MICHAEL Gove has described Ian Blackford as a “good friend” and claimed he doesn’t want a second independence referendum “any time soon” in a new documentary on the state of the Union.

The Chancellor of the Duchy of Lancaster told The Telegraph film that there won’t be a new vote on Scotland’s future before the next General Election, and questioned whether the SNP’s Westminster leader would want one.

During the interview Gove also insisted that Boris Johnson should spend more time in Scotland and defended his popularity here – despite endless opinion polls finding the Prime Minister is not well liked north of the Border.

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Asked whether there would be a referendum on the SNP’s timescale – within the life of this Holyrood parliament – Gove said he didn’t think there would be.

“I don’t think so,” Gove told the interviewer. “Ian’s a lovely chap. And a good friend. Ian enjoys being in Westminster, so much, I suspect he probably wouldn’t want a referendum any time soon either. He’s a lovely part of the Westminster furniture.”

The SNP have been contacted for comment.

Elsewhere in the documentary, the Tory minister said it’s “foolish” to talk about a new Scottish independence referendum at this time – an often repeated line during the Holyrood election campaign.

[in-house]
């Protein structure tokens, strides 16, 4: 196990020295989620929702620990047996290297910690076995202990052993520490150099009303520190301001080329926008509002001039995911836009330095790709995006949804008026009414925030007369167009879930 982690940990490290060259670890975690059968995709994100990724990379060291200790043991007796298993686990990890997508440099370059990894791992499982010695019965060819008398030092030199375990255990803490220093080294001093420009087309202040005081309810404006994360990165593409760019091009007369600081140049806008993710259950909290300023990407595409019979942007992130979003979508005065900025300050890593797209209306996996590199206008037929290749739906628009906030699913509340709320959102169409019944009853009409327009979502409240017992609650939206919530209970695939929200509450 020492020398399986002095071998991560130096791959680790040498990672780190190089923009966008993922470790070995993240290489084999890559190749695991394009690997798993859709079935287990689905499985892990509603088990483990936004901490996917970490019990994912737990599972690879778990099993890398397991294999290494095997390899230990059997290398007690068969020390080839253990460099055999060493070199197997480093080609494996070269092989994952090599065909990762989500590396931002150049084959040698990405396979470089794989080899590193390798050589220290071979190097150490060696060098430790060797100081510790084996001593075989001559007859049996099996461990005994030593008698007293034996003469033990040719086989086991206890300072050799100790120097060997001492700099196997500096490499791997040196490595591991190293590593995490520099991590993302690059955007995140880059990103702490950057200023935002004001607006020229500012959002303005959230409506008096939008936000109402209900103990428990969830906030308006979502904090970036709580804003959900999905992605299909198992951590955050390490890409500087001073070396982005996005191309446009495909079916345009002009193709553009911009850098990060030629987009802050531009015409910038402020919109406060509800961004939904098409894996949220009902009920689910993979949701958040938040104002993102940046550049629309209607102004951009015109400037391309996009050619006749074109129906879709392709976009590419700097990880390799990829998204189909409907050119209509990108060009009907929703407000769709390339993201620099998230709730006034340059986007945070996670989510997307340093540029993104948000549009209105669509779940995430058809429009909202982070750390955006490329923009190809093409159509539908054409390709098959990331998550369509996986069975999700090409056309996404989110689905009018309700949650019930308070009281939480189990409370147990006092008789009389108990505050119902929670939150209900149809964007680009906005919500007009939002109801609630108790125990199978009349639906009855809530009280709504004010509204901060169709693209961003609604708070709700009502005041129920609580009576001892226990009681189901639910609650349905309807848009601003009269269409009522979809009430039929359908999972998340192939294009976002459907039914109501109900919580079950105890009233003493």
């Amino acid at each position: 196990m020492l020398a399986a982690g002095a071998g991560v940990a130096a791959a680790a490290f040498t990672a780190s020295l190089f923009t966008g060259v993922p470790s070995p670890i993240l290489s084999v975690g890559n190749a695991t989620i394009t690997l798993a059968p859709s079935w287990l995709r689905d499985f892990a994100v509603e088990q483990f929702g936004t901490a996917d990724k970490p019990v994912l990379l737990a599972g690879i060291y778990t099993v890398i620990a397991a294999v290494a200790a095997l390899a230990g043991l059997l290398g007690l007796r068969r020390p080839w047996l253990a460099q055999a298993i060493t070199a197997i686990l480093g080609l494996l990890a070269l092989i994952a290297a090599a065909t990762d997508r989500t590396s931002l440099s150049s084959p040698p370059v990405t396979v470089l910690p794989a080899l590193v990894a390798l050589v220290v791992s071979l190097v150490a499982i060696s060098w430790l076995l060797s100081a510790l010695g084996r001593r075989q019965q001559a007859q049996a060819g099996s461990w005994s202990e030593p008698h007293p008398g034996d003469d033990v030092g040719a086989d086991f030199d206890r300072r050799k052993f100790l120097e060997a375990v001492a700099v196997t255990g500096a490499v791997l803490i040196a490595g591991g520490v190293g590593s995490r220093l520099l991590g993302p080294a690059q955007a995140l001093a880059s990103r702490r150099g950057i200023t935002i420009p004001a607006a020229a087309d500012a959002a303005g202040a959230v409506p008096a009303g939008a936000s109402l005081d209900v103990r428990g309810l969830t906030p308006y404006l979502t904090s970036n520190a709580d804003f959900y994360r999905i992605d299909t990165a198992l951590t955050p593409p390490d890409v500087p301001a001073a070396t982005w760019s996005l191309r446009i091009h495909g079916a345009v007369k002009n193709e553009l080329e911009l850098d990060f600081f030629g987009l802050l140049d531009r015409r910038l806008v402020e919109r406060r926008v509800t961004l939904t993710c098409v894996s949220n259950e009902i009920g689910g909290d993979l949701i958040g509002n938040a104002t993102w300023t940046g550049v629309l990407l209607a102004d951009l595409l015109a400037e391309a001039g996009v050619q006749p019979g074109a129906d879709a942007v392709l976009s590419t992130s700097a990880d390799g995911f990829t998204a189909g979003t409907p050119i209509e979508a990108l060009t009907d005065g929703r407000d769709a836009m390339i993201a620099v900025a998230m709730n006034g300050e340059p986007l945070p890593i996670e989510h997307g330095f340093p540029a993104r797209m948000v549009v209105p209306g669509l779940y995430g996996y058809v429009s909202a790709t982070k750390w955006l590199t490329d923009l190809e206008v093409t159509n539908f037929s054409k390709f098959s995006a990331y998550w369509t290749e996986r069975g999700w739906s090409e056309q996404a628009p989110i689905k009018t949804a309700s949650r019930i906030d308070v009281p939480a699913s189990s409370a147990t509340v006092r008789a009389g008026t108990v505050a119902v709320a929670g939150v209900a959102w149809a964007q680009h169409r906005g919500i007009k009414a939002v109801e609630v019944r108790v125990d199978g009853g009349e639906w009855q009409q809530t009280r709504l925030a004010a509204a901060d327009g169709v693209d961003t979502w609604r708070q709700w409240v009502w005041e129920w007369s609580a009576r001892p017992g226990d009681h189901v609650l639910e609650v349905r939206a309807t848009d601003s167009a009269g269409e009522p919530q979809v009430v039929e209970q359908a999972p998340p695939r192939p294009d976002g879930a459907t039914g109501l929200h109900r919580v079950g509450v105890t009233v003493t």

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“We’re recovering from Covid, we’re still dealing with the health challenges that the Covid crisis has generated, and it seems to me to be at best reckless, at worst folly, to try to move the conversation on to constitutional division when people expect us to be working together in order to deal with these challenges,” he said.

At PMQs this afternoon Gove’s comments are likely to be brought up by Blackford. Today marks five years since the 2016 Brexit referendum, at which 62% of Scots voted to remain in the EU but were dragged out of the bloc regardless.

First Minister Nicola Sturgeon wrote for Politico on the anniversary, sending a message to EU citizens living in Scotland.

The National:

Sturgeon said: “Like all countries, we are thinking deeply about how to build a better society and a better world after the crisis is over.

“And for Scotland, I firmly believe our best future lies in once again joining the EU, which we were a part of for 47 years — this time as an independent country fully committed to the shared endeavor of EU membership and to our common European values.

“The people of Scotland may have lost — for now — the rights and responsibilities that come with EU citizenship, but we have not lost our commitment to European values. In the meantime, my heartfelt plea to all EU citizens in Scotland is this: You are part of us; please stay.”